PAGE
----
The other difference is that our portfolio is more liquid. Our mortgages are ultra-short-term, one year, up to one year and with some short extensions; and that makes the portfolio turnover rate much, much shorter than other mortgage REITs. And that allows us to modify and adjust our criteria, our policies to market conditions. So if you see that the economy is slowing we get stricter and more disciplined with regards to prices, valuations; and as we see the economy is expanding and getting more liquid we can adjust to different conditions.
And the other mortgage REITs are usually lending to homeowners who are financing their own residence. We are lending to real estate investors, professional real estate investors who are usually buying below market – going after estates, short sales, distressed situations. And in exchange for a fast closing and a contract, a purchase contract with no contingencies, no mortgage contingencies and other contingencies they manage to negotiate a lower purchase price.
And then they come to us for very fast financing, willing to pay a higher interest rate; yet the first mortgage and the personal guarantees in my opinion are very strong because the LTV is better in my opinion.
And so for all those reasons we’ve managed to grow the company constantly since we started to lend our money back in 2007. Almost every quarter is better than the quarter before, and starting this business from zero we managed to increase our capital from about $6.7 million when we started to over $9.4 million while paying cash dividends to shareholders and taxes. We are paying taxes until the end of 2013 and as I mentioned we are planning to avoid, as we are now qualified as a REIT we are planning to avoid paying taxes in 2014 and pay 90%, at least 90% of our earnings to shareholders.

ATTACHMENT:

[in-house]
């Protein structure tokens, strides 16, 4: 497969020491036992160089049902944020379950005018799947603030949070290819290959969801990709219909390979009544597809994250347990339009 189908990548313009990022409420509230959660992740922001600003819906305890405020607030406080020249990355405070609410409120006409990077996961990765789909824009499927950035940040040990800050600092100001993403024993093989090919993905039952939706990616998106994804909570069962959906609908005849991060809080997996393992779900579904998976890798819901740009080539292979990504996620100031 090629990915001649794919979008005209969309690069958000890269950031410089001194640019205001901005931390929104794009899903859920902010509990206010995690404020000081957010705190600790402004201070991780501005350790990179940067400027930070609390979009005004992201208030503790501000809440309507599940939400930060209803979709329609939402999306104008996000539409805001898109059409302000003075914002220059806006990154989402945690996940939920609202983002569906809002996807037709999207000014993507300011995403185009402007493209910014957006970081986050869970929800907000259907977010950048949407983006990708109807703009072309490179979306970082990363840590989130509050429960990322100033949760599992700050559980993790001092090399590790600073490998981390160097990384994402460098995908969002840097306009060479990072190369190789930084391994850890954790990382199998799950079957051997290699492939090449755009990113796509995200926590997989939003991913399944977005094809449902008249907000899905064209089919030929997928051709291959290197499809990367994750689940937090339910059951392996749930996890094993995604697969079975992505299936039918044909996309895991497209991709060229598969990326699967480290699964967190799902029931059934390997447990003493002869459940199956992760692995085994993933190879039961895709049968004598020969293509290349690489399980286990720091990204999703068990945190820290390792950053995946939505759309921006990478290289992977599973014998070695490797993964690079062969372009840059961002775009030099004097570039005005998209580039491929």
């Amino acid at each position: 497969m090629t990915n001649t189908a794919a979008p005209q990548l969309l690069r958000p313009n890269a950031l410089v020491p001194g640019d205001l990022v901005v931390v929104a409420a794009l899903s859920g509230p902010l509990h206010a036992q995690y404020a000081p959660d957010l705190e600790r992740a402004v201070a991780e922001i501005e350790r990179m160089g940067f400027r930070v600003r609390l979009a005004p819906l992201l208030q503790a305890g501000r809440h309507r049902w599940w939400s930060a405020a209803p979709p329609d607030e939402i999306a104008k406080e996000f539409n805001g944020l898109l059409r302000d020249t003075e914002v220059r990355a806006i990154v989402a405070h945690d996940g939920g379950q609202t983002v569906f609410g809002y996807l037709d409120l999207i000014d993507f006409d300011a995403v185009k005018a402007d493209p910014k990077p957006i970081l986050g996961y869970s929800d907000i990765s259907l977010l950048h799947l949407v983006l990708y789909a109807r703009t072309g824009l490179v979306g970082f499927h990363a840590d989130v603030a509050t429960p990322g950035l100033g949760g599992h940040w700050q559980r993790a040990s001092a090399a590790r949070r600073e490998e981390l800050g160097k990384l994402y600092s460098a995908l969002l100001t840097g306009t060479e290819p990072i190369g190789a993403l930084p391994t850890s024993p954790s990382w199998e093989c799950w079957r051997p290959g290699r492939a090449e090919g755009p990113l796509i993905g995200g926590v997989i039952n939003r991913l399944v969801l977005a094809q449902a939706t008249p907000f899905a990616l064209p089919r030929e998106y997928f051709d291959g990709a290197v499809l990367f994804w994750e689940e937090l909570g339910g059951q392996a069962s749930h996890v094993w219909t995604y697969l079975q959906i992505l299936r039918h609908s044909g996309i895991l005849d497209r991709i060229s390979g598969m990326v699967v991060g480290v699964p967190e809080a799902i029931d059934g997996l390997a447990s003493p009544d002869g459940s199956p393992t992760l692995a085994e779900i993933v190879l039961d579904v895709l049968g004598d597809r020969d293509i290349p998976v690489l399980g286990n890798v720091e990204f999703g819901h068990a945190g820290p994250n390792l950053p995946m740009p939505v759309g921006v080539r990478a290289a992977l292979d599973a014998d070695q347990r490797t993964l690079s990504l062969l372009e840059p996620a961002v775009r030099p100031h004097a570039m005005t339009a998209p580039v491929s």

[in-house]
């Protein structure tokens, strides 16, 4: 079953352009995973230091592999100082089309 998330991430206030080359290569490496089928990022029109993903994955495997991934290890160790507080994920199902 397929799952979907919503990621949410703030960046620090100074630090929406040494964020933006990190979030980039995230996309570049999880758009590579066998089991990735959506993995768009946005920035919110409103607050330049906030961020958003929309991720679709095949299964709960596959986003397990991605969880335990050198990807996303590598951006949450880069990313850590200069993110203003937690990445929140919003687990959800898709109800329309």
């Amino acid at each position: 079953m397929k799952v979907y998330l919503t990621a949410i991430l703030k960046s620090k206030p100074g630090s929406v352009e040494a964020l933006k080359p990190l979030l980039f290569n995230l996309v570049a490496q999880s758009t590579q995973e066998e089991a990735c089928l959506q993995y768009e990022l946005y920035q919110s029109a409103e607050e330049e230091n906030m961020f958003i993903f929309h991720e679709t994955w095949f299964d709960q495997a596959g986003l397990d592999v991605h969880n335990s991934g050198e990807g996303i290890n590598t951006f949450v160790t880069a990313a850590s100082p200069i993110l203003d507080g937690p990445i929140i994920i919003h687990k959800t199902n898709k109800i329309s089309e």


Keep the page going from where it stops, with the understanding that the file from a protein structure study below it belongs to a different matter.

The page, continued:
Dividend is $0.28 per share. We believe that the company can afford that considering being exempt from paying taxes. The $331,000 operating income in Q2 plus the $7000 of other income makes almost $0.08 per share. We believe that with additional funds that we have raised in the offering and the possibility of increasing the line of credit from Sterling National Bank we will be able to maintain that dividend comfortably.
At the moment we have the $9.4 million of capital plus approximately $4.3 million from the offering. In addition to that we have $7.0 million of line of credit from Sterling National Bank at 6% against assignment of certain mortgages, [structural] and my personal guarantee. We also have certain relationships with other lenders and with the same terms of assignment of mortgages and my personal guarantee in most cases. And we pay them a little higher because they’re private lenders. We choose to work with them because we want to have a backup to Sterling just in case they unexpectedly decide to call the line. So we need some relationships with other lenders in order to supplement in that unfortunate scenario.
Through the year the company was buying back some shares, altogether 177,000 shares. When we saw that our stock was driving below value we (inaudible) shares for the company. The amount of money that we spent on that was $369,000. It’s a good opportunity to mention that in many cases the management including myself and the Board of Directors was buying shares individually always when the market [didn’t appreciate] us, that’s our feeling.